Volume X of al-Tabari's massive chronicle is devoted to two main subjects. The first is the selection of Abu Bakr as the first caliph or successor to the Prophet Muh'ammad following the Prophet's death in 632 C.E. This section of the History reveals some of the inner divisions that existed within the early Muslim community, and sheds light on the interests and motivations of various parties in the debates that led up to Abu Bakr's acclamation as caliph.
The second main subject of Volume X is the riddah or "apostasy"-- actually a series of rebellions against Muslim domination by various tribes in Arabia that wished to break their ties with Medina following the Prophet's death. The History offers one of the more extensive collections of accounts about this early sequence of events to be found in the Arabic historical literature. It provides richly detailed information on the rebellions themselves and on the efforts made by Abu Bakr and his Muslim supporters to quell them. It also tells us much about relationships among the tribes of Arabia, local topography, military practice, and the key personnel, organization, and structure of the early Islamic state.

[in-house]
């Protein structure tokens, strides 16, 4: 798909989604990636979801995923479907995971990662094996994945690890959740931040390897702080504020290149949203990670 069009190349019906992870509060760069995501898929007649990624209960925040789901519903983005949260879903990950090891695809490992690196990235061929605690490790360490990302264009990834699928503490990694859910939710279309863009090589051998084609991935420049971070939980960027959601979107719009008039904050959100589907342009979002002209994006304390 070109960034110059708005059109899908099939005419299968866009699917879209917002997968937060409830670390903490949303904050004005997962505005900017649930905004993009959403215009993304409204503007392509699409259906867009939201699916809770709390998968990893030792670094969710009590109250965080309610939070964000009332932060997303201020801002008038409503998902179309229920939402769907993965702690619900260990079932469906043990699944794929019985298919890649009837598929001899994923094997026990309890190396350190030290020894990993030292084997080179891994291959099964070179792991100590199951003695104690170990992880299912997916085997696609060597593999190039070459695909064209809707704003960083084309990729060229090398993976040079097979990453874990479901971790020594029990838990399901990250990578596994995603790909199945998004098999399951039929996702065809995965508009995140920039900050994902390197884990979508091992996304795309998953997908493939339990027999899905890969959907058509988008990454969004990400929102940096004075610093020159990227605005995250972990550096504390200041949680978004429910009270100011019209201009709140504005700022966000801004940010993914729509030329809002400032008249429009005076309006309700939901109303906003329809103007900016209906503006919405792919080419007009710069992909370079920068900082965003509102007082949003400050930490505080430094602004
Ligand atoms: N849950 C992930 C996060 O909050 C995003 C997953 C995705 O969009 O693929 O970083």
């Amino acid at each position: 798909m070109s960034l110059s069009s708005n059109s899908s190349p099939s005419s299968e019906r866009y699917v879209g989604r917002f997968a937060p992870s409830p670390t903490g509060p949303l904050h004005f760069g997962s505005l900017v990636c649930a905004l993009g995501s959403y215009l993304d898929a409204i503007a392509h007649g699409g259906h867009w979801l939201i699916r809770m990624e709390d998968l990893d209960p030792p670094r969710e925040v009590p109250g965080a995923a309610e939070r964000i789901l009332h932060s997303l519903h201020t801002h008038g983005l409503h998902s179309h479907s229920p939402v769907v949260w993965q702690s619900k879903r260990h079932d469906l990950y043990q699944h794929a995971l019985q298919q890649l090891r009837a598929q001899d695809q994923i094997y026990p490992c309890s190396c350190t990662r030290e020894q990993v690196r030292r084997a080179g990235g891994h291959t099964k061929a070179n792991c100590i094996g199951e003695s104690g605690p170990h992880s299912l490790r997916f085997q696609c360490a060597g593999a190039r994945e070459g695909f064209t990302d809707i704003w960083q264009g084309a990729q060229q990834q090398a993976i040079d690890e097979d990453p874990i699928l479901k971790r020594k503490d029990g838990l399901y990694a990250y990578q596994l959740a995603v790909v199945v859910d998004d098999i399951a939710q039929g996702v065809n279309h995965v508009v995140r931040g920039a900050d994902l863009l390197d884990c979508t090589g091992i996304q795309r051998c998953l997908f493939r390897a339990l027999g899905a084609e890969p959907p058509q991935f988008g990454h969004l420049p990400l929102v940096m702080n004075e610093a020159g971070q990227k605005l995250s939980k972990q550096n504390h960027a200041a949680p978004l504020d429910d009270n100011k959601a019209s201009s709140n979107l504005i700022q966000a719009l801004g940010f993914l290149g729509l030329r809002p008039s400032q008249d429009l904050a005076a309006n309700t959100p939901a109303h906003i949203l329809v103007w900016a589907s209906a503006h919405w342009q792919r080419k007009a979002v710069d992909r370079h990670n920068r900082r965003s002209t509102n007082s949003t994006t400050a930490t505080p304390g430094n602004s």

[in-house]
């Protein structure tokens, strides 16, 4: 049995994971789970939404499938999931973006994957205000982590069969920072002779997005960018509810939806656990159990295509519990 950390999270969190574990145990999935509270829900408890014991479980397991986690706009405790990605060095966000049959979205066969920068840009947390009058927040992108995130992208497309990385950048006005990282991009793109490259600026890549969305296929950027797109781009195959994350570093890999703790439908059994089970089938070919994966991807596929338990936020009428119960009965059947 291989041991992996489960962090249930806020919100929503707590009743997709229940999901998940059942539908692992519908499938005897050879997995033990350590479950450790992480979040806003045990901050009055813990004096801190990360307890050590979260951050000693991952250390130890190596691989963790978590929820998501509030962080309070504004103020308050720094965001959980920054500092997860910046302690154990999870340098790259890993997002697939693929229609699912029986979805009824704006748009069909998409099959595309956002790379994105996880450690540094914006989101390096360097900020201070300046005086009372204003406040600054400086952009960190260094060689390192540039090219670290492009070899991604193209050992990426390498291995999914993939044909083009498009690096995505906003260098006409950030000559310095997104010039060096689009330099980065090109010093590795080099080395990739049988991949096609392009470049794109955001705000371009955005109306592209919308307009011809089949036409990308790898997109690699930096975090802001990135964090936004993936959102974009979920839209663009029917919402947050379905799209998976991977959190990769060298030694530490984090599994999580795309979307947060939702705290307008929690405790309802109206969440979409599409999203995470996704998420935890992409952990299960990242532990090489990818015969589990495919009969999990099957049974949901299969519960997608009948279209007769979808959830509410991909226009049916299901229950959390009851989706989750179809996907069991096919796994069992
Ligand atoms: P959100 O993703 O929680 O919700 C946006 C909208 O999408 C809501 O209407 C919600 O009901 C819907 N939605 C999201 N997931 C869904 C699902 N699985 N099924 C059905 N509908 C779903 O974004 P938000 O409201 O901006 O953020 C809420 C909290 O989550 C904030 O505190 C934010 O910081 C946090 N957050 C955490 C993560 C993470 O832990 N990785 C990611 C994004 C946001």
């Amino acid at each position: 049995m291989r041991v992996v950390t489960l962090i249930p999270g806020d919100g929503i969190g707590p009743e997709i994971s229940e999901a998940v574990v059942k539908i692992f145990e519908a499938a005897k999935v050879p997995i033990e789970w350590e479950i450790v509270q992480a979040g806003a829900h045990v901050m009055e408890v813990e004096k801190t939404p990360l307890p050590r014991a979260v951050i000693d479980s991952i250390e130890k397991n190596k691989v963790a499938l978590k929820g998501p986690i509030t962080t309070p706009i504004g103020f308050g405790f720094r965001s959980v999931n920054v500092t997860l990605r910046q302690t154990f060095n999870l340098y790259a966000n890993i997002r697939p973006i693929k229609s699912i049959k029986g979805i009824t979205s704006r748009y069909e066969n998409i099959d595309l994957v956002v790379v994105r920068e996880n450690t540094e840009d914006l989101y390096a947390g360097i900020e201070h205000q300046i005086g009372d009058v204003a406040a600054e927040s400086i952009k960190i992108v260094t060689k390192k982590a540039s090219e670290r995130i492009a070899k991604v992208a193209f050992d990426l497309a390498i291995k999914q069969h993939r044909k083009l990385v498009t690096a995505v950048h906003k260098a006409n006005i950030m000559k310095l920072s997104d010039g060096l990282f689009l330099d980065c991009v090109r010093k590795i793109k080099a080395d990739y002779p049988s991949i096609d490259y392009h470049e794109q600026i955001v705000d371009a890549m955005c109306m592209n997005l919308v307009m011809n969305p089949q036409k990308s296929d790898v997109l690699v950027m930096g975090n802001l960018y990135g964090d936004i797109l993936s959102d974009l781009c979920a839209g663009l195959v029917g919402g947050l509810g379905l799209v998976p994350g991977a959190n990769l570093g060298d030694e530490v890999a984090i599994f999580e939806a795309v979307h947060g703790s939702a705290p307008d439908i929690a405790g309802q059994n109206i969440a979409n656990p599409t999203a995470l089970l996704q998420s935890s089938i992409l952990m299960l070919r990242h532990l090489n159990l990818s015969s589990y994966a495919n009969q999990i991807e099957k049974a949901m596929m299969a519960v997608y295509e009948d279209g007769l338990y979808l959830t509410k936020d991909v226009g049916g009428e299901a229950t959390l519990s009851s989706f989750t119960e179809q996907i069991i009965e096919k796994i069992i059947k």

The successful suppression of the riddah marked the transformation of the Muslim state from a small faith community of importance only in West Arabia to a much more powerful political entity, embracing all of the Arabian peninsula and poised to unleash a wave of conquests that would shortly engulf the entire Near East and North Africa. The riddah era is, thus, crucial to understanding the eventual appearance of Islam as a major actor on the stage of world history.